Weak Brits, Tough French
That's the title of an article by Daniel Pipes that I found fascinating. He explains that in Iraq, the Brits have been resolute but not in the war on terror -- where, surprise... France surpasses them by far.
British-based terrorists have carried out operations in Pakistan, Afghanistan, Kenya, Tanzania, Saudi Arabia, Iraq, Israel, Morocco, Russia, Spain, and America. Many governments - Jordanian, Egyptian, Moroccan, Spanish, French, and American - have protested London's refusal to shut down its Islamist terrorist infrastructure or extradite wanted operatives. In frustration, Egypt's president Hosni Mubarak publicly denounced Britain for "protecting killers." One American security group has called for Britain to be listed as a terrorism-sponsoring state.
What the hell is the British government thinking? Oh right. That it will make them immune from terror attacks on their land. Sadly, they grossly miscalculated. It's confusing to me how they could be missing the mark so completely. And the consequences of it all breaks my heart for her people.
Counterterrorism specialists disdain the British. Roger Cressey calls London "easily the most important jihadist hub in Western Europe." Steven Simon dismisses the British capital as "the Star Wars bar scene" of Islamic radicals.
Well, that's a visual, isn't it? A scary one at that. But what exactly are the French doing?
While London hosts terrorists, Paris hosts a top-secret counterterrorism center, code-named Alliance Base, the existence of which was recently reported by the Washington Post.
Guess that secret's out. So who's a part of this Alliance Base?
At Alliance Base, six major Western governments have since 2002 shared intelligence and run counterterrorism operations - the latter makes the operation unique.
Wow! Impressive they could keep it secret for that long. So the French are doing some great things to fight Islamists -- that the British government seems to have been avoiding.
More broadly, President Chirac instructed French intelligence agencies just days after September 11, 2001, to share terrorism data with their American counterparts "as if they were your own service." The cooperation is working: A former acting CIA director, John E. McLaughlin, called the bilateral intelligence tie "one of the best in the world." The British may have a "special relationship" with Washington on Iraq, but the French have one with it in the war on terror.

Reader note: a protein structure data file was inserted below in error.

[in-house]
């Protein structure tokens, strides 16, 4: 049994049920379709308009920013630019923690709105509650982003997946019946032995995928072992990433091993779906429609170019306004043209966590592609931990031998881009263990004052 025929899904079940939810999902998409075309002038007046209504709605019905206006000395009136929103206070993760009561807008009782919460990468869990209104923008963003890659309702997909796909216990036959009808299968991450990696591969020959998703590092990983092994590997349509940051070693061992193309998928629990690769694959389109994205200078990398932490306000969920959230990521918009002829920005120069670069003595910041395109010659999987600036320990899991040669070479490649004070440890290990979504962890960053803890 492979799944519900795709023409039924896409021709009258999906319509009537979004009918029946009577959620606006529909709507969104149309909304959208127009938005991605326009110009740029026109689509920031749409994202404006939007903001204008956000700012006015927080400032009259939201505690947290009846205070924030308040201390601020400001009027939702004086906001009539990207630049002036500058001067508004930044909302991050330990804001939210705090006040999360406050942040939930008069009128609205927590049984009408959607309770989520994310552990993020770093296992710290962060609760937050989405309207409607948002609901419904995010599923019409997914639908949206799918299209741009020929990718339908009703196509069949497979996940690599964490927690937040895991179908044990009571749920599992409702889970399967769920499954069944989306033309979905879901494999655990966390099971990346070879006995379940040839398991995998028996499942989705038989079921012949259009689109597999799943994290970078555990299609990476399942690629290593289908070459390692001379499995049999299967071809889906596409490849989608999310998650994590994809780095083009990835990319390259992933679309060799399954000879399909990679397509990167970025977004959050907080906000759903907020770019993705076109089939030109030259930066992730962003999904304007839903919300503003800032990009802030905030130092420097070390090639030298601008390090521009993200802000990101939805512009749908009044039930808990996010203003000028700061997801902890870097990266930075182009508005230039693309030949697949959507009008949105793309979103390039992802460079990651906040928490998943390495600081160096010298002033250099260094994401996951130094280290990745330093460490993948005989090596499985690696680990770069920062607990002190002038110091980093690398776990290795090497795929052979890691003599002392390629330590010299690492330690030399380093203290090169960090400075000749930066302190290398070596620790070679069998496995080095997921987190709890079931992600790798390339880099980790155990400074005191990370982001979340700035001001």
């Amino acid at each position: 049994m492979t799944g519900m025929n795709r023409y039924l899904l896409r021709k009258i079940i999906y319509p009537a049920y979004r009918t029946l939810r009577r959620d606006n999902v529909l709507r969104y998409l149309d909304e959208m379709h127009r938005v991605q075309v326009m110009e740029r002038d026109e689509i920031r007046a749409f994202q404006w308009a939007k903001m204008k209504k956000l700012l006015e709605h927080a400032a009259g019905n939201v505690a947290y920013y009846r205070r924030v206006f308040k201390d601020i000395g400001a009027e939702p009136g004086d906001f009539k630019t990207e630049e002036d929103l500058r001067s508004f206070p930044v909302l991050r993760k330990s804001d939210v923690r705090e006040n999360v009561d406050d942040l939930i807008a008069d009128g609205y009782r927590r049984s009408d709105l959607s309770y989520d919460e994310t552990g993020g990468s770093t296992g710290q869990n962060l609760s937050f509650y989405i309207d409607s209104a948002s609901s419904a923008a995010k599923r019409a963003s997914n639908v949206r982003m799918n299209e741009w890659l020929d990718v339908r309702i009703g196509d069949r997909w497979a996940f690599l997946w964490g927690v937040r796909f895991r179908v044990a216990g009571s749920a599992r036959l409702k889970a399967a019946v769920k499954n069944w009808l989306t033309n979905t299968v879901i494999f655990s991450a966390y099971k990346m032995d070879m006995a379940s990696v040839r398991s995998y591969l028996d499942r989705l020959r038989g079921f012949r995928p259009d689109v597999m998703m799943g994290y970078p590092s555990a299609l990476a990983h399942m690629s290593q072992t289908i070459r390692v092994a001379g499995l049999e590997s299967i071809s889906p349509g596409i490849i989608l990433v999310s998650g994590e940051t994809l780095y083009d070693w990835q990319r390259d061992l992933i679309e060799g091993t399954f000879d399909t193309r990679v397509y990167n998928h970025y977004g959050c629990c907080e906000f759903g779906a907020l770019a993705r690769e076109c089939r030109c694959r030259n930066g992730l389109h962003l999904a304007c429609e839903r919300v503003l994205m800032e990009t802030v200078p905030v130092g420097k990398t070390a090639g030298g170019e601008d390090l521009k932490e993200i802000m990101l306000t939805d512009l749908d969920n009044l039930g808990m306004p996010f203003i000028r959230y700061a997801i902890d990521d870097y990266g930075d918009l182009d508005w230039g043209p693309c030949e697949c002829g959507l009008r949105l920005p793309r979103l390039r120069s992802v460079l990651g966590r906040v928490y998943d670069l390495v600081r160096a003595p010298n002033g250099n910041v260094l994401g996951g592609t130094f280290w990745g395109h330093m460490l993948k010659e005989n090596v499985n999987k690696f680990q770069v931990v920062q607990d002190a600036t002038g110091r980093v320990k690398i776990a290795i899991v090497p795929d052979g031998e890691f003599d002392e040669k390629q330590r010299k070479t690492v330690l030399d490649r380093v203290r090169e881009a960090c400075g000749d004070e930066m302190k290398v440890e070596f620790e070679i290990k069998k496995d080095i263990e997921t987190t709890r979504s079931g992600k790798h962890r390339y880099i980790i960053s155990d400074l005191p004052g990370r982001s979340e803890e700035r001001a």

It's a wonder this info didn't leak out earlier -- it might have gone a long way to improving Americans' feelings towards France. France has some of the toughest laws (or should I say lightest?) with regards to terror suspects.
France accords terrorist suspects fewer rights than any other Western state, permitting interrogation without a lawyer, lengthy pre-trial incarcerations, and evidence acquired under dubious circumstances. Were he a terrorism suspect, the author of Al-Qaida's Jihad in Europe, Evan Kohlmann, says he "would least like to be held under" the French system.
Excellent. I like the sound of that. I know the civil liberties police are probably ready to whack me for saying that, but at least they'd be alive to do it.
Pipes goes on to illustrate a major difference in how the Brits and French handle the problem of radical Islam. Tony Blair's own wife defended a young Muslim school girl in her victorious suit to win the right to wear her jilbab (covers the entire body except face and hands) while the French government outlawed the hijab, the Muslim headscarf, incurring the wrath of Islamists worldwide.
In Tehran, protesters shouted "Death to France!" and "Death to Chirac the Zionist!" The Palestinian Authority mufti, Ikrima Sa'id Sabri, declared, "French laws banning the hijab constitute a war against Islam as a religion." The Saudi grand mufti, Abdul Aziz al-Sheikh, called them a human rights infringement. When the "Islamic Army in Iraq" kidnapped two French journalists, it threatened their execution unless the hijab ban was revoked. Paris stood firm.
What lies behind these contrary responses? The British have seemingly lost interest in their heritage while the French hold on to theirs: As the British ban fox hunting, the French ban hijabs. The former embrace multiculturalism, the latter retain a pride in their historic culture. This contrast in matters of identity makes Britain the Western country most vulnerable to the ravages of radical Islam whereas France, for all its political failings, has held onto a sense of self that may yet see it through.
I do have one issue with Pipes' hypothesis. If the French are trying so hard to hold onto their heritage, why are they embracing the idea of the EU? And of course there's still those issues of Chirac being contrary to every position we take in some lame attempt to get out of our shadow. I can't say that I'm completely warmed up to Chirac, but perhaps the ice cube I've had is starting to melt... a tiny bit.